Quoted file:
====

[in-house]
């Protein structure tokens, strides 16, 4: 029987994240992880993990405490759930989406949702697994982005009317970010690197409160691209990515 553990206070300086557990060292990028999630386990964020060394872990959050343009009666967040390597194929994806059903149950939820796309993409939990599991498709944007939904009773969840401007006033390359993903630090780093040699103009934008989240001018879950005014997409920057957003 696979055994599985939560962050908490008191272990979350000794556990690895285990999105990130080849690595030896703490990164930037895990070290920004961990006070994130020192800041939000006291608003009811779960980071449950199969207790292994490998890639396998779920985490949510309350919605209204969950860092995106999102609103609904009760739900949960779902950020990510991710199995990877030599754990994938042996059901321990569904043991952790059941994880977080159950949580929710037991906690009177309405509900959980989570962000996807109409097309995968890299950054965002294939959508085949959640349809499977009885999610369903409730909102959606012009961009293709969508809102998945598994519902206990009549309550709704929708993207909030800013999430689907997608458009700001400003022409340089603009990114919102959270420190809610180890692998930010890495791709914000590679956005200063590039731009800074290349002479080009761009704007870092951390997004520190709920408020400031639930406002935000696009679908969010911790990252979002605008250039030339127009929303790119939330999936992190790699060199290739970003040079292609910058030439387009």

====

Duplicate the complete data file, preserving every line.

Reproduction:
[in-house]
């Protein structure tokens, strides 16, 4: 029987994240992880993990405490759930989406949702697994982005009317970010690197409160691209990515 553990206070300086557990060292990028999630386990964020060394872990959050343009009666967040390597194929994806059903149950939820796309993409939990599991498709944007939904009773969840401007006033390359993903630090780093040699103009934008989240001018879950005014997409920057957003 696979055994599985939560962050908490008191272990979350000794556990690895285990999105990130080849690595030896703490990164930037895990070290920004961990006070994130020192800041939000006291608003009811779960980071449950199969207790292994490998890639396998779920985490949510309350919605209204969950860092995106999102609103609904009760739900949960779902950020990510991710199995990877030599754990994938042996059901321990569904043991952790059941994880977080159950949580929710037991906690009177309405509900959980989570962000996807109409097309995968890299950054965002294939959508085949959640349809499977009885999610369903409730909102959606012009961009293709969508809102998945598994519902206990009549309550709704929708993207909030800013999430689907997608458009700001400003022409340089603009990114919102959270420190809610180890692998930010890495791709914000590679956005200063590039731009800074290349002479080009761009704007870092951390997004520190709920408020400031639930406002935000696009679908969010911790990252979002605008250039030339127009929303790119939330999936992190790699060199290739970003040079292609910058030439387009």